BACKGROUND: Clinical data identified an association between the use of HMG-CoA reductase inhibitors (statins) and incident diabetes in patients with underlying diabetes risk factors such as obesity, hypertension and dyslipidemia. The molecular mechanisms however are unknown. METHODS: An observational cross-sectional study included 910 severely obese patients, mean (SD) body mass index (BMI) 46.7 (8.7), treated with or without statins (ABOS cohort: a biological atlas of severe obesity). Data and sample collection took place in France between 2006 and 2016. Transcriptomic signatures of statin treatment in human liver obtained from genome-wide transcriptomic profiling of five different statin drugs using microarrays were correlated to clinico-biological phenotypes and also assigned to biological pathways and mechanisms. Patients from the non-statin-users group were matched to patients in the statin users group by propensity score analysis to minimize confounding effects from age, gender, parental familial history of diabetes, BMI, waist circumference, systolic and diastolic blood pressure and use of anti-hypertensive drugs as pre-specified covariates. RESULTS: We determined the hepatic, statin-related gene signature from genome-wide transcriptomic profiling in severely obese patients with varying degrees of glucose tolerance and cardio-metabolic comorbidities. One hundred and fifty seven patients on statin treatment in the matched cohort showed higher diabetes prevalence (OR = 2.67; 95%CI, 1.60-4.45; P = 0.0002) and impairment of glucose homeostasis. This phenotype was associated with molecular signatures of increased hepatic de novo lipogenesis (DNL) via activation of sterol regulatory element-binding protein 1 (SREBP1) and concomitant upregulation of the expression of key genes in both fatty acid and triglyceride metabolism. CONCLUSIONS: A DNL gene activation profile in response to statins is associated with insulin resistance and the diabetic status of the patients. Identified molecular signatures thus suggest that statin treatment increases the risk for diabetes in humans at least in part via induction of DNL. TRIAL REGISTRATION: NCT01129297 . Registered May 242,010 (retrospectively registered).

5.
J Lipid Res ; 60(9): 1547-1561, 2019 Sep.
Artigo em Inglês | MEDLINE | ID: mdl-31253637

RESUMO

The bile acid-activated nuclear receptor, FXR (NR1H4), has been implicated in the control of lipid and energy metabolism, but its role in fat tissue, where it is moderately expressed, is not understood. In view of the recent development of FXR-targeting therapeutics for treatment of human metabolic diseases, understanding the tissue-specific actions of FXR is essential. Transgenic mice expressing human FXR in adipose tissue (aP2-hFXR mice) at three to five times higher levels than endogenous Fxr, i.e., much lower than its expression in liver and intestine, have markedly enlarged adipocytes and show extensive extracellular matrix remodeling. Ageing and exposure to obesogenic conditions revealed a strongly limited capacity for adipose expansion and development of fibrosis in adipose tissues of aP2-hFXR transgenic mice. This was associated with impaired lipid storage capacity, leading to elevated plasma free fatty acids and ectopic fat deposition in liver and muscle as well as whole-body insulin resistance. These studies establish that adipose FXR is a determinant of adipose tissue architecture and contributes to whole-body lipid homeostasis.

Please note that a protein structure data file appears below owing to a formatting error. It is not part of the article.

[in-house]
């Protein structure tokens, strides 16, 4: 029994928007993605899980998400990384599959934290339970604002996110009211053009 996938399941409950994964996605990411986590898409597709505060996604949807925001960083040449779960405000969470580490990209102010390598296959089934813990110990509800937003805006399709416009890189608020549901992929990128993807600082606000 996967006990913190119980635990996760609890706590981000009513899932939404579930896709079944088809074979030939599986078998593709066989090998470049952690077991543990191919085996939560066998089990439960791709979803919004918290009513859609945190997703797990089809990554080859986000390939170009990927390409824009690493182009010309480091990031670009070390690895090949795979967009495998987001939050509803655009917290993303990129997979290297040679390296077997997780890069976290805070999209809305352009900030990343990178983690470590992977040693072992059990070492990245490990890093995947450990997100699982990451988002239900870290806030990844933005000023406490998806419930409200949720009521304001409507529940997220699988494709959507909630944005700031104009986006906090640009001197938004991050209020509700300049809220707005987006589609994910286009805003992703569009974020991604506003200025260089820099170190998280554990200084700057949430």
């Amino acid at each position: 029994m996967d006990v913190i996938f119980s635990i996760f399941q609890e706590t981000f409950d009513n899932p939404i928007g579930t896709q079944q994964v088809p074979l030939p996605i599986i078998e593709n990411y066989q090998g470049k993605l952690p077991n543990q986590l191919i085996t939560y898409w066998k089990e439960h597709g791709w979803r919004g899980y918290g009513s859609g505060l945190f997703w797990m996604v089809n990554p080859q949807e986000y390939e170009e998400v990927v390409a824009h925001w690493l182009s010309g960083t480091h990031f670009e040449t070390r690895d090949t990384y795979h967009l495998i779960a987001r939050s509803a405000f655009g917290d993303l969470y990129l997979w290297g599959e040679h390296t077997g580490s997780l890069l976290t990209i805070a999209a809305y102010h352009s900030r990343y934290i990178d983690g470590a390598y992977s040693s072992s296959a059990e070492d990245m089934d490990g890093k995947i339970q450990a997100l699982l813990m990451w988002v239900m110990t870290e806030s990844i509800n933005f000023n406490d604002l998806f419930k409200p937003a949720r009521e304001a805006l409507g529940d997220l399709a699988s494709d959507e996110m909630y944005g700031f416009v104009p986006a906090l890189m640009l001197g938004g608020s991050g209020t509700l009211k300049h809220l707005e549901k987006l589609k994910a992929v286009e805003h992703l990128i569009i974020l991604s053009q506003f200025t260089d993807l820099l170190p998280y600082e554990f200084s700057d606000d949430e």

8.
Nat Commun ; 10(1): 1684, 2019 04 11.
Artigo em Inglês | MEDLINE | ID: mdl-30975991

RESUMO

Obesity triggers the development of non-alcoholic fatty liver disease (NAFLD), which involves alterations of regulatory transcription networks and epigenomes in hepatocytes. Here we demonstrate that G protein pathway suppressor 2 (GPS2), a subunit of the nuclear receptor corepressor (NCOR) and histone deacetylase 3 (HDAC3) complex, has a central role in these alterations and accelerates the progression of NAFLD towards non-alcoholic steatohepatitis (NASH). Hepatocyte-specific Gps2 knockout in mice alleviates the development of diet-induced steatosis and fibrosis and causes activation of lipid catabolic genes. Integrative cistrome, epigenome and transcriptome analysis identifies the lipid-sensing peroxisome proliferator-activated receptor α (PPARα, NR1C1) as a direct GPS2 target. Liver gene expression data from human patients reveal that Gps2 expression positively correlates with a NASH/fibrosis gene signature. Collectively, our data suggest that the GPS2-PPARα partnership in hepatocytes coordinates the progression of NAFLD in mice and in humans and thus might be of therapeutic interest.


Assuntos